It was declared "grief day" by protesters. Images from the protests in Hong Kong have riveted the world for the past year. But they have a special resonance in Vancouver, where many people either used to live in Hong Kong or know somebody who lives there now. Which makes a new show at the Polygon Gallery in North Vancouver timely. Revolution in Our Times features 36 photos of the Hong Kong protests by 18 photojournalists. The photos are dramatic, beautiful and disturbing, an up-close and personal view of a people rising up against their government. You can see it in his photo of a riot policeman striding towards him, yelling, with his baton extended in one hand and his shield in the other. Pepper spray everywhere, police beating people, protesters beating police, a police officer got his thumb bitten off, a lot of innocent people got hurt. The most effective way to negate tear gas is to put it in something — mud works really well, they shake it up and extinguish it.
The Globe and Mail
The subject who is truly loyal to the Chief Magistrate will neither advise nor submit to arbitrary measures. China's Communist government pretends that authoritarianism poses no impediment to prosperity, trade and investment. But that myth would be blown up if it uses force to end pro-democracy protests in Hong Kong. File Photo. First is the idea that politics and the economy operate in separate spheres. It pretends that authoritarianism poses no impediment to prosperity, trade and investment. But more than days of ongoing protests in Hong Kong have exposed the internal contradictions of those twin foundational narratives. Hong Kong enjoys a unique legal framework governing its economy that offers foreign investors a degree of security that is not found on the mainland. As a result, foreign investment in mainland China runs predominantly through Hong Kong, where that money can be expatriated, legally and unencumbered — in dollars. Undermining Hong Kong, then, runs the risk of throwing the mainland into financial chaos.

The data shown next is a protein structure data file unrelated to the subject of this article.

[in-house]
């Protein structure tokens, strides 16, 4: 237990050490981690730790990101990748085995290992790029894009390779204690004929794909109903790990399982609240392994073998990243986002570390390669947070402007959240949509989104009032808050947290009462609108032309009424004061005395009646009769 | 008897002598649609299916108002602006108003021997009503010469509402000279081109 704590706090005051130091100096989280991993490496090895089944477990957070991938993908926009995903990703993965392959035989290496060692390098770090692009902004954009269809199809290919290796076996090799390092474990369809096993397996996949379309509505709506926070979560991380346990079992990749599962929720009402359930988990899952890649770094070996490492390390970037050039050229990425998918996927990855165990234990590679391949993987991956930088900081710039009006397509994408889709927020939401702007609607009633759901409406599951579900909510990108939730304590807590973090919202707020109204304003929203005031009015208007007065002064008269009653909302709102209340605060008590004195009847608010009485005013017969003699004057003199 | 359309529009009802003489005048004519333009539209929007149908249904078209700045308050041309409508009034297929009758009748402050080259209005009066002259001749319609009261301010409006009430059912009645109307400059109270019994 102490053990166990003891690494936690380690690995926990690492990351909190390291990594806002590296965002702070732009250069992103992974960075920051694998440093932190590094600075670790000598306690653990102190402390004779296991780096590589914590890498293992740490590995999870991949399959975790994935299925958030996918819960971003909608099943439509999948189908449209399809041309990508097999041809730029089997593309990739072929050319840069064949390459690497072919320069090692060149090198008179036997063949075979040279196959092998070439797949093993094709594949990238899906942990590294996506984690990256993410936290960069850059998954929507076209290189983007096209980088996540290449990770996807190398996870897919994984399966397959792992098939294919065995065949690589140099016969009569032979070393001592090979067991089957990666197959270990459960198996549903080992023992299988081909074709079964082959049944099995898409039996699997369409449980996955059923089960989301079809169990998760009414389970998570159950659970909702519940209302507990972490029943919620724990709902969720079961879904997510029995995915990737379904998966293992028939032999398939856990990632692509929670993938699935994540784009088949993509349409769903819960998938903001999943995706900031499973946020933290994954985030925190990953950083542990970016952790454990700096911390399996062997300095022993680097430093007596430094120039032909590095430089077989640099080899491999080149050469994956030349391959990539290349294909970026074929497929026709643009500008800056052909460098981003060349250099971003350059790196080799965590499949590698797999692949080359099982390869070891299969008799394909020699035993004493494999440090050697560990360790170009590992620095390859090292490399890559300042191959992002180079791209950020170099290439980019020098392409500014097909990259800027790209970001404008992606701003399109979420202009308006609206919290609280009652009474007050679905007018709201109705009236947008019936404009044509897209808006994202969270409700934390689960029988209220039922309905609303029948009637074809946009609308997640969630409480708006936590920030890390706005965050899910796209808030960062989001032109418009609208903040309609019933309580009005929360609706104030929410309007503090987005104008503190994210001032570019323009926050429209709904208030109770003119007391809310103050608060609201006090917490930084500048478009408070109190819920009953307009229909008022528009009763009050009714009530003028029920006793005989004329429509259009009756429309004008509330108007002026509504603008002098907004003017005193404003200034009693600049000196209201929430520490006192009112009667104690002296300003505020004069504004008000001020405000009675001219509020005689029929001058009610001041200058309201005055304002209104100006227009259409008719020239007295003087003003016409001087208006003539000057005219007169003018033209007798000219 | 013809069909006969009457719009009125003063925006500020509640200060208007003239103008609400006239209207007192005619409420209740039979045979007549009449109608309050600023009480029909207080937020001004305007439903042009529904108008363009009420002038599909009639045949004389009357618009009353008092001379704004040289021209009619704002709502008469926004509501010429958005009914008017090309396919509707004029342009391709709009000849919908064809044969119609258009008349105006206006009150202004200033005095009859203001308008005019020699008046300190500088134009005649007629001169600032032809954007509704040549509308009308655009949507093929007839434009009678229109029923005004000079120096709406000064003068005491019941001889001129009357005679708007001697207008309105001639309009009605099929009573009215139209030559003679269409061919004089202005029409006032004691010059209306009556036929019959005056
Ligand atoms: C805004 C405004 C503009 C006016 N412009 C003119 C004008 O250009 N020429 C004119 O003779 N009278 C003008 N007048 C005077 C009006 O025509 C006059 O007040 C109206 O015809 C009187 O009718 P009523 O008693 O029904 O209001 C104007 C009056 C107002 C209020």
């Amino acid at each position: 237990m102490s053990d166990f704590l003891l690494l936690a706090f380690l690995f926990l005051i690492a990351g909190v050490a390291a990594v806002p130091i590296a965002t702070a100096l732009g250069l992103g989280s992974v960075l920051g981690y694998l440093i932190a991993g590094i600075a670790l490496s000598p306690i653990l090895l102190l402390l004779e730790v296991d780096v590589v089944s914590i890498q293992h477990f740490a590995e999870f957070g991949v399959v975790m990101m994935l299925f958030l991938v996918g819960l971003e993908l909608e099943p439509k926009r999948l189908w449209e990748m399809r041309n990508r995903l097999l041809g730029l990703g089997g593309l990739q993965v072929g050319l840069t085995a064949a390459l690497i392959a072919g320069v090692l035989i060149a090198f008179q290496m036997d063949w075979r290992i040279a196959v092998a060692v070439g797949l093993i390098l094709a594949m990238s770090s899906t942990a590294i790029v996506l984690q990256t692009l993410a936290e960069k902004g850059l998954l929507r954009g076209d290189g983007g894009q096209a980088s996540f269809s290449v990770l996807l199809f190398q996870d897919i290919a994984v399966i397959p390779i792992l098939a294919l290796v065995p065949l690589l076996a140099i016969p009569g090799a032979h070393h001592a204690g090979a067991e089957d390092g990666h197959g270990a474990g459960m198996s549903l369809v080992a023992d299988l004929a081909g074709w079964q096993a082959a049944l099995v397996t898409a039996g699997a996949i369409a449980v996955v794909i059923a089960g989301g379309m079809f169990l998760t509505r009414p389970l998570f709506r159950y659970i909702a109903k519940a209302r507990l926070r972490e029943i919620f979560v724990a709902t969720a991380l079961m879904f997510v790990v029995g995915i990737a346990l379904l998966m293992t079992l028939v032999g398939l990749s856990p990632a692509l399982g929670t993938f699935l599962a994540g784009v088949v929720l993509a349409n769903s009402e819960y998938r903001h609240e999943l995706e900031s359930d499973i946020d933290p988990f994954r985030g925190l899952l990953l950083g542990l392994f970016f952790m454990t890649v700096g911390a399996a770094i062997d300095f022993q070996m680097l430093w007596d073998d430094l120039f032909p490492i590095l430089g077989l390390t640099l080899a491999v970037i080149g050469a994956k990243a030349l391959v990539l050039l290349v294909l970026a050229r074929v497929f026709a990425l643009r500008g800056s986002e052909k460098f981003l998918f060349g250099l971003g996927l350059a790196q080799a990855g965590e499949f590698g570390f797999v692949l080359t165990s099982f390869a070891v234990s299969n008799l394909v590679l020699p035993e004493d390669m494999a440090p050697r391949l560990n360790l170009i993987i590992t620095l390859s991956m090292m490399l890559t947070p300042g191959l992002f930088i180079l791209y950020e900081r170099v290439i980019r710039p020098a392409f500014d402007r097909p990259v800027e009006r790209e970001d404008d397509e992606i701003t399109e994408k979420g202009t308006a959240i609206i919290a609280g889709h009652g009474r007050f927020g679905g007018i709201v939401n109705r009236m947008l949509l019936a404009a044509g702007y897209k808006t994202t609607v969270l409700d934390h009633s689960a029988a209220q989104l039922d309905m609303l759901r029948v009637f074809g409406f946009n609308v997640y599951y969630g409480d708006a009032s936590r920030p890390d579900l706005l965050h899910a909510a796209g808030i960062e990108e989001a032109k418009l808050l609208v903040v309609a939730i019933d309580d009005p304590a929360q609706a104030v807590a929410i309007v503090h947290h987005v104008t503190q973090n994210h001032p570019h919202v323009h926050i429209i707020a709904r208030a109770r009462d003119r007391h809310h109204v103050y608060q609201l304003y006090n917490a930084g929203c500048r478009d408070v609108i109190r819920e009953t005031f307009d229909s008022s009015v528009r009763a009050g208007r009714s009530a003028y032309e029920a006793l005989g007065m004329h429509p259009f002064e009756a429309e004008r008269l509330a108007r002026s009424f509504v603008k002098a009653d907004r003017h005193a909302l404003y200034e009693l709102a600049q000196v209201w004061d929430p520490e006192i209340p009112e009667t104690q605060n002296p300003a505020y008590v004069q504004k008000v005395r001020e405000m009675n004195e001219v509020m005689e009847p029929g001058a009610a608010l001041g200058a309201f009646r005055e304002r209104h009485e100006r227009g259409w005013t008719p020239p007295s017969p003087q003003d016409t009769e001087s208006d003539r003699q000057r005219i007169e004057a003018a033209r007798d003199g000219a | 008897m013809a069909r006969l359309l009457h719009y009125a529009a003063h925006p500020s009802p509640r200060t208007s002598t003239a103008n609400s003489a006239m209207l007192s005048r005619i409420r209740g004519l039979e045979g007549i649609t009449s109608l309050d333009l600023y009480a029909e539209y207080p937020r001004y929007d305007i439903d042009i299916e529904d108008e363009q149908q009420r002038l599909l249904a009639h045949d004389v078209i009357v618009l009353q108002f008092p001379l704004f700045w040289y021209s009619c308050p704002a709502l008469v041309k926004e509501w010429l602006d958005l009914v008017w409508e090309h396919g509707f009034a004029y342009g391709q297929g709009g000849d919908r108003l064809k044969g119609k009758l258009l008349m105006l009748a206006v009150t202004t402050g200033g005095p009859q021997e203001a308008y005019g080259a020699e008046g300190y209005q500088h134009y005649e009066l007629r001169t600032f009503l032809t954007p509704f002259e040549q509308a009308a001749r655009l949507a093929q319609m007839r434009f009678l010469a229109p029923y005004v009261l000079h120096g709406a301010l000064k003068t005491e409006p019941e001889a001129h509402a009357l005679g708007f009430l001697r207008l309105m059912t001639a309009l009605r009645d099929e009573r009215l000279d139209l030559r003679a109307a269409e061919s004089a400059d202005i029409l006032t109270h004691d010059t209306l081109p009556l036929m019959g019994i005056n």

The decision has not stopped the protests, which have since focused on democracy in the region. Hundreds of activists met outside the British consulate, on Sunday. Those marches were also marked by the kind of violence and vandalism that has become almost routine in the semi-autonomous state. You can find our Community Guidelines in full here. Want to discuss real-world problems, be involved in the most engaging discussions and hear from the journalists?
It was the first public secondary school founded in Hong Kong by the British colonial government. The history of the College can be traced back to the Chinese village schools that are thought to have existed before British Hong Kong was founded as a colony in In August , the British colonial government decreed that grants would be given to existing Chinese village schools in Hong Kong. It appointed an Education Committee in November of that year to examine the state of Chinese schools in Victoria , Stanley and Aberdeen , the aim being to bring the schools under closer government supervision. In its inspections, the Committee reported that 3 Chinese village schools, namely Taipingshan School 28 pupils , Chungwan School 18 pupils and Sheungwan School 21 pupils were operating actively within Victoria City under Chinese masters Mr. Chuy Shing-cheung, Mr. Leung Sing-Than and Mr. Mak Mai-chun, respectively. In , the British sinologist, Rev.